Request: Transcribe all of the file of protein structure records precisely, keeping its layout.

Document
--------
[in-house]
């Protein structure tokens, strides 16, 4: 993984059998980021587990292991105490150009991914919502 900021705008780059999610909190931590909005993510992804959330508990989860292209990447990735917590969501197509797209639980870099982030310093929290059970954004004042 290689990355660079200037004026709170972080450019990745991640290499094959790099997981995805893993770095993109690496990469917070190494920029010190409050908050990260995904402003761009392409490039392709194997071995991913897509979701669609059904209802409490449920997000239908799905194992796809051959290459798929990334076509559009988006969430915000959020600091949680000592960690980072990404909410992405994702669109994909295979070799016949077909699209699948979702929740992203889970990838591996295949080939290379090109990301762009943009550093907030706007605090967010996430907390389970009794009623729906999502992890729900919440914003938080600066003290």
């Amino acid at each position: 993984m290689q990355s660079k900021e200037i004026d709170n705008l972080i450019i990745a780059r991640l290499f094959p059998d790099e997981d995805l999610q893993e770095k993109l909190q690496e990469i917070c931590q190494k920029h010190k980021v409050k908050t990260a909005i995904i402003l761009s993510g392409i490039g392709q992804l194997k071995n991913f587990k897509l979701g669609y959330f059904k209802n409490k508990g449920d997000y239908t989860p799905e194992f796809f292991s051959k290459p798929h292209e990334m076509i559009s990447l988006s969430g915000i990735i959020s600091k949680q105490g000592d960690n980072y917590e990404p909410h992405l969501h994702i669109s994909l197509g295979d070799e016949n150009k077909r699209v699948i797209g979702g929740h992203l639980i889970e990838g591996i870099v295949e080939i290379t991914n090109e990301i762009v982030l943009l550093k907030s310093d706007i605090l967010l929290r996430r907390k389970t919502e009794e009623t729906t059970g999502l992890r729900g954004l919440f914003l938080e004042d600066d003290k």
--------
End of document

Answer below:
[in-house]
């Protein structure tokens, strides 16, 4: 993984059998980021587990292991105490150009991914919502 900021705008780059999610909190931590909005993510992804959330508990989860292209990447990735917590969501197509797209639980870099982030310093929290059970954004004042 290689990355660079200037004026709170972080450019990745991640290499094959790099997981995805893993770095993109690496990469917070190494920029010190409050908050990260995904402003761009392409490039392709194997071995991913897509979701669609059904209802409490449920997000239908799905194992796809051959290459798929990334076509559009988006969430915000959020600091949680000592960690980072990404909410992405994702669109994909295979070799016949077909699209699948979702929740992203889970990838591996295949080939290379090109990301762009943009550093907030706007605090967010996430907390389970009794009623729906999502992890729900919440914003938080600066003290």
């Amino acid at each position: 993984m290689q990355s660079k900021e200037i004026d709170n705008l972080i450019i990745a780059r991640l290499f094959p059998d790099e997981d995805l999610q893993e770095k993109l909190q690496e990469i917070c931590q190494k920029h010190k980021v409050k908050t990260a909005i995904i402003l761009s993510g392409i490039g392709q992804l194997k071995n991913f587990k897509l979701g669609y959330f059904k209802n409490k508990g449920d997000y239908t989860p799905e194992f796809f292991s051959k290459p798929h292209e990334m076509i559009s990447l988006s969430g915000i990735i959020s600091k949680q105490g000592d960690n980072y917590e990404p909410h992405l969501h994702i669109s994909l197509g295979d070799e016949n150009k077909r699209v699948i797209g979702g929740h992203l639980i889970e990838g591996i870099v295949e080939i290379t991914n090109e990301i762009v982030l943009l550093k907030s310093d706007i605090l967010l929290r996430r907390k389970t919502e009794e009623t729906t059970g999502l992890r729900g954004l919440f914003l938080e004042d600066d003290k």